Does the sound have any interactive elements?
JD: Absolutely. Everything that one would expect when you complete a task, or when there’s a sense of danger, and so on. What I really love is a concept we came up with early on, and it’s going to be interesting to see how it plays out. Because you’re in this world and a lot of the time you’re on these dragons, which are really beautifully rendered – sometimes the dragons could be 30,000 feet into the air, and other times really close to the ground – we really took that into account.
There are layers of music that are going to happen depending on where you are in the game (and that altitude that you’re at). You might be very high up and there’s sort of an orchestration of music, and then as you get to the ground there’s a new orchestration. At every level, at every way you turn, whatever your field of vision is, the music is going to be affected. Things are going to change. It’s very reactive to whatever the player is doing.
Can you fly from 30,000 feet all the way to the ground? Or is it a jump that happens automatically?
JD: That’s a great question. I’m probably not the one to answer that. I’m not sure that that phenomenon is going to occur in every level. In particular it’s going to occur when we’re flying our dragons over to the other civilization.
There are two main civilizations: Mokai and Asylian. There are some very interesting things that happen between the two cultures. The Mokai are more of your native people. There’s a part of the game where you fly over to the Mokais. They’re more in the hills, and that scene I know – because of the perspective – you will get this effect. But I’m not sure if it’s in every level. That would be a question for the game designers.
What was your timeframe for Lair’s compositions?
JD: It was great for me because it was a long process – almost a year. That enabled me to work on it a bit, leave it be, and come back to it. I rarely get that much time to really craft music that carefully. It gave me the opportunity to develop these themes over time, which was pretty great. Working in film, much of the time the schedule is pretty brutal.
Did you work on other scores while working on Lair?
JD: Yeah, I did. I worked on a couple movies. We’re finishing up a couple right now.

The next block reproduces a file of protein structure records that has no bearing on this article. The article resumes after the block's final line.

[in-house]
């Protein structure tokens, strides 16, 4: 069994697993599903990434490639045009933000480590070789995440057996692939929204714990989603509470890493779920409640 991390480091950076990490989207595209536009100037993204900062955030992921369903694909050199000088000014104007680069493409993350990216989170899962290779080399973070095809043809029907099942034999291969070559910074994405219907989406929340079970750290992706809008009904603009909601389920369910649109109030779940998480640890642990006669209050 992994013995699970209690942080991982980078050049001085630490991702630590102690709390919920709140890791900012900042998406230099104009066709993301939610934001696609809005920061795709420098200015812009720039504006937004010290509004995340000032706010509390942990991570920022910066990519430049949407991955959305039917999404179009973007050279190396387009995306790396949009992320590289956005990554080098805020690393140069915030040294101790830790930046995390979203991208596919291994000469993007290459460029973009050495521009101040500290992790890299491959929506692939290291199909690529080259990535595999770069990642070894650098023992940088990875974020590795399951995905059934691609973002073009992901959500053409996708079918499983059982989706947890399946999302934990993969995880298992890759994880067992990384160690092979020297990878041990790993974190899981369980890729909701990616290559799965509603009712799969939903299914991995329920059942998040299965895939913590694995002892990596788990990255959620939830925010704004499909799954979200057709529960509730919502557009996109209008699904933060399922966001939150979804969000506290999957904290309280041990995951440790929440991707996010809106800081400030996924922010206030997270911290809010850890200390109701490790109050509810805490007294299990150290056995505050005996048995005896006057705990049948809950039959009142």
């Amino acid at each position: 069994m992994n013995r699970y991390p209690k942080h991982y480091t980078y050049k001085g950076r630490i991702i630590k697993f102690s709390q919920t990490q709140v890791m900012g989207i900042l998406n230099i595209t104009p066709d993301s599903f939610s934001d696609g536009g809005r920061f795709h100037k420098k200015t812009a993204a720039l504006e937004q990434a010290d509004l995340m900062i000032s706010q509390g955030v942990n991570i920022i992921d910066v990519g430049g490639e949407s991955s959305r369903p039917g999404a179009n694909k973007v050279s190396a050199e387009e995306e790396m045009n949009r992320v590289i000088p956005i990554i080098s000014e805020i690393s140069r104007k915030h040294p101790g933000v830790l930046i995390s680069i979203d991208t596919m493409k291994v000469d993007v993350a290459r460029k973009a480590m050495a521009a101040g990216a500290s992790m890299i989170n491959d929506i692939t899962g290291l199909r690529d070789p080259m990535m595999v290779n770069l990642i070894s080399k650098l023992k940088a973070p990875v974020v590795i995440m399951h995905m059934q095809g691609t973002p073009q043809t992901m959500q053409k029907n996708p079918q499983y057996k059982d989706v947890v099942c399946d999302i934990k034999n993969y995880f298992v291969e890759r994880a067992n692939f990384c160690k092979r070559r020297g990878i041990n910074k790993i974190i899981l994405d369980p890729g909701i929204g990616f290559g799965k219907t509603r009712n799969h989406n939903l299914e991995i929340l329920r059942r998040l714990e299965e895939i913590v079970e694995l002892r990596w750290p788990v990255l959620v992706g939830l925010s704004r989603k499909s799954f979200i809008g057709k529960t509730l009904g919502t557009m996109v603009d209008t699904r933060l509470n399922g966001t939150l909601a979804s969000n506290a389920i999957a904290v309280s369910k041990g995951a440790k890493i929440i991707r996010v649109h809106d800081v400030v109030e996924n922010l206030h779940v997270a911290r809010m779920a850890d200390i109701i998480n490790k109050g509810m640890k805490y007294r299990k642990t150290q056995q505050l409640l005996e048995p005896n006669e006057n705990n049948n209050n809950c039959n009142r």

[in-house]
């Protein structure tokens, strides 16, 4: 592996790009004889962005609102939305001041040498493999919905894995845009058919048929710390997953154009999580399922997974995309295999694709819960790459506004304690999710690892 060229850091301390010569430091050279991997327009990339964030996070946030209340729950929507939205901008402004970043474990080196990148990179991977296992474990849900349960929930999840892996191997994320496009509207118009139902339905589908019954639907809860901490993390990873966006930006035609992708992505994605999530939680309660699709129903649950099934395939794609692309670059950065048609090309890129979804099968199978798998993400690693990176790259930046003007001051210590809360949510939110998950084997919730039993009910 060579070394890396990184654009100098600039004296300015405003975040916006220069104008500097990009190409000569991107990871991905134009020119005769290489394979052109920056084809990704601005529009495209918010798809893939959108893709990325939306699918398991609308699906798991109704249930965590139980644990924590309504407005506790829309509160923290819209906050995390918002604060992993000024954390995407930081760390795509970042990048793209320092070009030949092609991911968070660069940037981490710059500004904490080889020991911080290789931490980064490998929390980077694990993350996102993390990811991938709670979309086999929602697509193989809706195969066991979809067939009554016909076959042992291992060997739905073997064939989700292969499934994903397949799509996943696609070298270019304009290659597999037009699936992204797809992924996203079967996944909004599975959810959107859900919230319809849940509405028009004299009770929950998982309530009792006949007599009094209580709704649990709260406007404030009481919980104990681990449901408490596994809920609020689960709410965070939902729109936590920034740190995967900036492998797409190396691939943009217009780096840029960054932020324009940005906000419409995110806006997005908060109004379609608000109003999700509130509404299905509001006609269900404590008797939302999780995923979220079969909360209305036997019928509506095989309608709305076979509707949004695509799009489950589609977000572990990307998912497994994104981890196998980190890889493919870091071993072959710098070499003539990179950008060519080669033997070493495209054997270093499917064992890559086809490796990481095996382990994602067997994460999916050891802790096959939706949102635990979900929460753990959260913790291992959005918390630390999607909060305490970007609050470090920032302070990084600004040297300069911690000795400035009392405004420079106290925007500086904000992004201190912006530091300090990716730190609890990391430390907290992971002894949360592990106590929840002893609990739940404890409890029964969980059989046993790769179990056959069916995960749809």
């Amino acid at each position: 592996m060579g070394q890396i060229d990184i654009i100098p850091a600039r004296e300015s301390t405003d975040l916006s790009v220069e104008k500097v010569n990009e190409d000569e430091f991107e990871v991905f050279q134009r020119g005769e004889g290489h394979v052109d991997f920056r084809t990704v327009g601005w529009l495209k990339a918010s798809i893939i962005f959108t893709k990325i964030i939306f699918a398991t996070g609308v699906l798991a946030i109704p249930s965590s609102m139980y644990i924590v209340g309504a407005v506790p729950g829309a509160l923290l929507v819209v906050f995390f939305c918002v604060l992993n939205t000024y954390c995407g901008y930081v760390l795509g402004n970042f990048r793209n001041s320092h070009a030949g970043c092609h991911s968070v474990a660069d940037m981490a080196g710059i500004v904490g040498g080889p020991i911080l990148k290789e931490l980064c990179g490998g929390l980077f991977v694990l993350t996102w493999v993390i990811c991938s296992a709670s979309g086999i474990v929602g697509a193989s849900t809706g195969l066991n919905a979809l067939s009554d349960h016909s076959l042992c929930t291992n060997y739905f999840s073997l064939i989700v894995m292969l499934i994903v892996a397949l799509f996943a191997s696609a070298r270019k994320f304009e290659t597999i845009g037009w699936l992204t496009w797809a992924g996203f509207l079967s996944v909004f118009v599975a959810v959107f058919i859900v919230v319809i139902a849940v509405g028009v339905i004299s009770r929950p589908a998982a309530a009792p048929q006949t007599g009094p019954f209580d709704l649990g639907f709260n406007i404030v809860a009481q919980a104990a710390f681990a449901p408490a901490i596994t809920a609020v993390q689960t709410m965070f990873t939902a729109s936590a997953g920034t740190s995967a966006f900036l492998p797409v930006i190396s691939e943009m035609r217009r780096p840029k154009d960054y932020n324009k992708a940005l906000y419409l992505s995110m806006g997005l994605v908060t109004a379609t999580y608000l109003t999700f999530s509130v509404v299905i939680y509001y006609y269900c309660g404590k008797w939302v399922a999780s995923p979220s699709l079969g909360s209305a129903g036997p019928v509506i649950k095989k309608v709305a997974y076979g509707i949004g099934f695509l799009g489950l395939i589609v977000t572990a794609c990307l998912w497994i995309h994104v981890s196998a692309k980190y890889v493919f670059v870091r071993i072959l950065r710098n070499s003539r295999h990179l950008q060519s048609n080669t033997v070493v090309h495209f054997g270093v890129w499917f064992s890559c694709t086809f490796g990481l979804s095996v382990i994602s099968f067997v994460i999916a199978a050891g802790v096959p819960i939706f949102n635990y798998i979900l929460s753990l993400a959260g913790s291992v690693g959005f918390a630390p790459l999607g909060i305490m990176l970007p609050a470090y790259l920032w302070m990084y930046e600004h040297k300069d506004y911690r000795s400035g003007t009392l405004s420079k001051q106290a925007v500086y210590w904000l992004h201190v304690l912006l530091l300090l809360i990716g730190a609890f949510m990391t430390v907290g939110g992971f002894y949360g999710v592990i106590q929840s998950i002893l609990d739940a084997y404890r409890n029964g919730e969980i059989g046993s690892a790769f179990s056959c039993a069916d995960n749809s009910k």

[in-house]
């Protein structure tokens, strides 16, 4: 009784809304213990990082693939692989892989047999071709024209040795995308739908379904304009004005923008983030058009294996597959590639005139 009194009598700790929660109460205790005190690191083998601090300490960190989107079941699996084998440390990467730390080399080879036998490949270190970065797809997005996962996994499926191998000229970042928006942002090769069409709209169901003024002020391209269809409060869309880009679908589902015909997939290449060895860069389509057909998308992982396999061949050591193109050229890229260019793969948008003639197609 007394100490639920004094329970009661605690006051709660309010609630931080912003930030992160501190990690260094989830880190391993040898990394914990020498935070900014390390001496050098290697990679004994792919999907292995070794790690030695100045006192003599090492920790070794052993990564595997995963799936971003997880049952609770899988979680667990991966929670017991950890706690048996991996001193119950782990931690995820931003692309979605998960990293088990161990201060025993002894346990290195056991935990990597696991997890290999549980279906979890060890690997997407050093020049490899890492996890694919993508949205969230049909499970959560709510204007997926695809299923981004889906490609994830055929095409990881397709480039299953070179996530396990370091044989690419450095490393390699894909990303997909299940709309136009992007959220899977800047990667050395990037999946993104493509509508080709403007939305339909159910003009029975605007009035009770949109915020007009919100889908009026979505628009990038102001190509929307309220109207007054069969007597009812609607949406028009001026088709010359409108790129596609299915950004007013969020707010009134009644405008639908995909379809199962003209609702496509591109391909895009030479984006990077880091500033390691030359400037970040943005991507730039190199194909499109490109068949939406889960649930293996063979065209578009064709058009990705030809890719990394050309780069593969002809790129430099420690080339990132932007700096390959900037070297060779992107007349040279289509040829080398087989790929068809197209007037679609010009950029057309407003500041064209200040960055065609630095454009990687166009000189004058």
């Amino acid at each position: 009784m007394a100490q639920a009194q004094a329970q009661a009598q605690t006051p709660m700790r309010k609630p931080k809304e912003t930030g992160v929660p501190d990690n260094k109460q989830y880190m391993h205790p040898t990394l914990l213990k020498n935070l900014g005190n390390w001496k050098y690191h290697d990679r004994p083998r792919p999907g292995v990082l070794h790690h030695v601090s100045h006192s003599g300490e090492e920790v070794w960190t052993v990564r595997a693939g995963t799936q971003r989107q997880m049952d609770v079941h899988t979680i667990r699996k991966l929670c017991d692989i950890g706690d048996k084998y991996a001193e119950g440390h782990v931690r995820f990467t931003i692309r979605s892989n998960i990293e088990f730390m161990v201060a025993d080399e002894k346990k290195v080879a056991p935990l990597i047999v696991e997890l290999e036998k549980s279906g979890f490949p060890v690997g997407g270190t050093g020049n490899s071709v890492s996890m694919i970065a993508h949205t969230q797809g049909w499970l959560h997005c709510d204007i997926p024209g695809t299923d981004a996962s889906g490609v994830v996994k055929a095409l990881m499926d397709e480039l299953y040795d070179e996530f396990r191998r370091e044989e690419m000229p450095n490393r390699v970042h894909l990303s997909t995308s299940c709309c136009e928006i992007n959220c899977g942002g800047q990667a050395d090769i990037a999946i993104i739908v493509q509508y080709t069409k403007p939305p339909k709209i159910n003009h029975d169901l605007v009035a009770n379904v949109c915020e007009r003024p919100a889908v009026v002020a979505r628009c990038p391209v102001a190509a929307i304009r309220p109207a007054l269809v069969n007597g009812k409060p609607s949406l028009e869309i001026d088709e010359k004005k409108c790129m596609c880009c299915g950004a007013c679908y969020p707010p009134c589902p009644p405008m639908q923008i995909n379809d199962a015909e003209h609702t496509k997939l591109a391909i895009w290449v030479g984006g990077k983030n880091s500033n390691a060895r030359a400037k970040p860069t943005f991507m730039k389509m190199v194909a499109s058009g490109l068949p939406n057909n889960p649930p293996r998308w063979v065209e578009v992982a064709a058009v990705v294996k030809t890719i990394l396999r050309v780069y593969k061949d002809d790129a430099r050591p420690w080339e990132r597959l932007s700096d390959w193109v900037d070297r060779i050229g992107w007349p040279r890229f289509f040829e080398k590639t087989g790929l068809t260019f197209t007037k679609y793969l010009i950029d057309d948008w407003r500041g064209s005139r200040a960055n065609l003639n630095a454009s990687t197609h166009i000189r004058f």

How do you work on a particular project? If you start working on, say, Movie A on Monday, then is that all you can work on for the day? Or do you prefer to jump around?
JD: That’s pretty much how I am. Sometimes I intentionally jump back and forth in a given day because I may get farther ahead than I thought. So I may use a decide to use a couple hours to work on Project B. But I’m a pretty good multi-tasker. I almost use them (the various projects) as a way to stay fresh. If I feel I’ve been on one thing for a while, it’s natural to want to switch gears for a period of time.
Are you the kind of person that has to be pulled out of the room because you won’t stop composing? Or is there a point that you reach where you’ve got to take a break?
JD: I tell ya, it seems easy to pull me out of the room. I like to get in, work really hard, and leave. I’m not one of those guys that’s in there 24/7. I like to have a life. And I’ve been doing it a while, so I’m pretty disciplined.
How much music did you end up with?
JD: It was a little more than a normal movie, upwards of 90 to 100 minutes. There’s a lot of big action music. One of the more daunting tasks was to write all this very complex and difficult music. But when I’m in London with the musicians or here in LA, they get it done and make us look good. There’s nothing they can’t play.
What do you do when a song won’t come together? Do you just have to get away for a bit? Is there something you look to for inspiration?
JD: I think all of the above. There are certain days when you’re trying to get something and it just isn’t happening. Again, I’ve been doing this a while, so I know if I’m hitting a wall it’s time to take a break. I’ve worked on a lot of movies, so I know of ways to get around my own roadblocks. But certainly there are days when you have to take a break.
What’s next for you?
JD: I’m finishing the sequel to Bruce Almighty, which is called Evan Almighty. It’s funny and there’s a lot of heart to the story. Steve Carell, the guy from The Office and Little Miss Sunshine, he’s playing the lead character. He’s great.
Yes, he was in the first film.
JD: Yeah. It’s now his show, and he’s done a great job. I’m finishing that up. We record in about a month or two. I’m also finishing up a movie for Garry Marshall called Georgia Rule. It’s a really cool film with Jane Fonda and Lindsay Lohan.
Any other games in the pipeline?
Not at the moment. I’ll see what comes up. Given the right opportunity I’d love
to do this again.
Awesome. Thank you for your time.